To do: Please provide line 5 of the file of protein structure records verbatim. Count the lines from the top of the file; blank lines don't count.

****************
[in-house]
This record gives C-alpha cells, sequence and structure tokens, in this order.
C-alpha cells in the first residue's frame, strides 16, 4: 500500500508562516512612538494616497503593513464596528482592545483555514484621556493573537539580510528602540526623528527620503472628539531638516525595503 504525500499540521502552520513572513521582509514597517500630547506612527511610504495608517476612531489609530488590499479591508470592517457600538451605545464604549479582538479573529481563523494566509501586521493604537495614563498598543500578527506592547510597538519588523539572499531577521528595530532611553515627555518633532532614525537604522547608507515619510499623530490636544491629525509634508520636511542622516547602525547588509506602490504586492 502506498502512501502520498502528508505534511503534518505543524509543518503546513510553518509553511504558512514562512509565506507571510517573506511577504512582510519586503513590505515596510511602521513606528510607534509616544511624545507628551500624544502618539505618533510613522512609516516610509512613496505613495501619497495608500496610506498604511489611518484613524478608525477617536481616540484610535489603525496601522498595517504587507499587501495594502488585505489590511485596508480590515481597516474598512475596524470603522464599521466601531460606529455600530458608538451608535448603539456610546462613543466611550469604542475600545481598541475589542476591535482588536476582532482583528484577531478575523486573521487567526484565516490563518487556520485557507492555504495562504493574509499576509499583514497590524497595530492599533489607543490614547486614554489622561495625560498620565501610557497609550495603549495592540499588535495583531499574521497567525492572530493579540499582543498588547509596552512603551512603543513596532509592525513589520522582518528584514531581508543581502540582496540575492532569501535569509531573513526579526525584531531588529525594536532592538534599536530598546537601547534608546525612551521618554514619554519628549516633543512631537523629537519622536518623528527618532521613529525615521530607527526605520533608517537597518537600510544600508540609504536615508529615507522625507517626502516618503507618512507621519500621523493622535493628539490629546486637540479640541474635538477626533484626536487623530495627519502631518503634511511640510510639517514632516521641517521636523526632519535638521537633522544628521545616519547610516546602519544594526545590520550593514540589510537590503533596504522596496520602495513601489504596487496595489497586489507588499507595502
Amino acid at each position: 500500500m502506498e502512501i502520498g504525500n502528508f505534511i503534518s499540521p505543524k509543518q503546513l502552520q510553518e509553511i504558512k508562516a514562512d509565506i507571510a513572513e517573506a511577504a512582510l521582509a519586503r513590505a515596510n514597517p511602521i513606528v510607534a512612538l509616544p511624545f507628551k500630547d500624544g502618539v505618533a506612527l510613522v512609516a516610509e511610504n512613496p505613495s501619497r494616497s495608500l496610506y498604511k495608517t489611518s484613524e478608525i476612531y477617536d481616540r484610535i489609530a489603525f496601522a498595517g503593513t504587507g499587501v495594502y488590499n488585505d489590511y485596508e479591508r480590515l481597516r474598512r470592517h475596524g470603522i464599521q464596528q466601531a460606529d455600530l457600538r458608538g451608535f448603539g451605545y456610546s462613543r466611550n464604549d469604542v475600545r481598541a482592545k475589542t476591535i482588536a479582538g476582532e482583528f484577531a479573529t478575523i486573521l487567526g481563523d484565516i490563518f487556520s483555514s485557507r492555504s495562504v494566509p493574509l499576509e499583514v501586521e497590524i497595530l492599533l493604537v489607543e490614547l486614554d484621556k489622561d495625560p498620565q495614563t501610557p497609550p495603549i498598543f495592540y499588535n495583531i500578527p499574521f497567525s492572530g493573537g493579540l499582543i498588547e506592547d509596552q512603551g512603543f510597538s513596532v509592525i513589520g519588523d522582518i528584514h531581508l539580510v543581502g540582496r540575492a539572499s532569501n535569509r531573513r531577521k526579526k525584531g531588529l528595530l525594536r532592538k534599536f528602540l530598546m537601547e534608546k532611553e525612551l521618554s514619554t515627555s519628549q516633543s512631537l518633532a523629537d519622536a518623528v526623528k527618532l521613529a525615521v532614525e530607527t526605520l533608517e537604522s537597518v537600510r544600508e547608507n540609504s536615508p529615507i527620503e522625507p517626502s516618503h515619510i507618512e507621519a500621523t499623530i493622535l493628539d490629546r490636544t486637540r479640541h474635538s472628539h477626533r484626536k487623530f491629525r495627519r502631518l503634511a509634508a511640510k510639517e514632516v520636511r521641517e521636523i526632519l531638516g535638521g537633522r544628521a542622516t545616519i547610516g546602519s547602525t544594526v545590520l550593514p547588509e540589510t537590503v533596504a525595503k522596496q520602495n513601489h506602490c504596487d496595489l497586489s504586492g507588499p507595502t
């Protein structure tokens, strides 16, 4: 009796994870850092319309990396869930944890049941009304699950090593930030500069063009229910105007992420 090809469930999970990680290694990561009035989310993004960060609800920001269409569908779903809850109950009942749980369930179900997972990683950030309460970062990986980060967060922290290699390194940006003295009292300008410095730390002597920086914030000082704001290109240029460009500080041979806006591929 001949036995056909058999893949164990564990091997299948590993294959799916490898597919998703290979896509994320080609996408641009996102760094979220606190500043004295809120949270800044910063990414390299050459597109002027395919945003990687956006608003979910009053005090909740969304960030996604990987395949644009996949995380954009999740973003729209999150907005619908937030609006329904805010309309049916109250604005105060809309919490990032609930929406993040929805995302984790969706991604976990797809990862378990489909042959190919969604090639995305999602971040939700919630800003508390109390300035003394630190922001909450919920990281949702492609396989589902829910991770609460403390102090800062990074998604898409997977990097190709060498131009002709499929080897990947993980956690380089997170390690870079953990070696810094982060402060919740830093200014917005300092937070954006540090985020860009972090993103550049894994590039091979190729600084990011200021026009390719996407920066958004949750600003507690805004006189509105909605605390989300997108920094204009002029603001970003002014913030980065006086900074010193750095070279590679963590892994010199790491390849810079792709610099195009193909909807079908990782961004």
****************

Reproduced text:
């Protein structure tokens, strides 16, 4: 009796994870850092319309990396869930944890049941009304699950090593930030500069063009229910105007992420 090809469930999970990680290694990561009035989310993004960060609800920001269409569908779903809850109950009942749980369930179900997972990683950030309460970062990986980060967060922290290699390194940006003295009292300008410095730390002597920086914030000082704001290109240029460009500080041979806006591929 001949036995056909058999893949164990564990091997299948590993294959799916490898597919998703290979896509994320080609996408641009996102760094979220606190500043004295809120949270800044910063990414390299050459597109002027395919945003990687956006608003979910009053005090909740969304960030996604990987395949644009996949995380954009999740973003729209999150907005619908937030609006329904805010309309049916109250604005105060809309919490990032609930929406993040929805995302984790969706991604976990797809990862378990489909042959190919969604090639995305999602971040939700919630800003508390109390300035003394630190922001909450919920990281949702492609396989589902829910991770609460403390102090800062990074998604898409997977990097190709060498131009002709499929080897990947993980956690380089997170390690870079953990070696810094982060402060919740830093200014917005300092937070954006540090985020860009972090993103550049894994590039091979190729600084990011200021026009390719996407920066958004949750600003507690805004006189509105909605605390989300997108920094204009002029603001970003002014913030980065006086900074010193750095070279590679963590892994010199790491390849810079792709610099195009193909909807079908990782961004």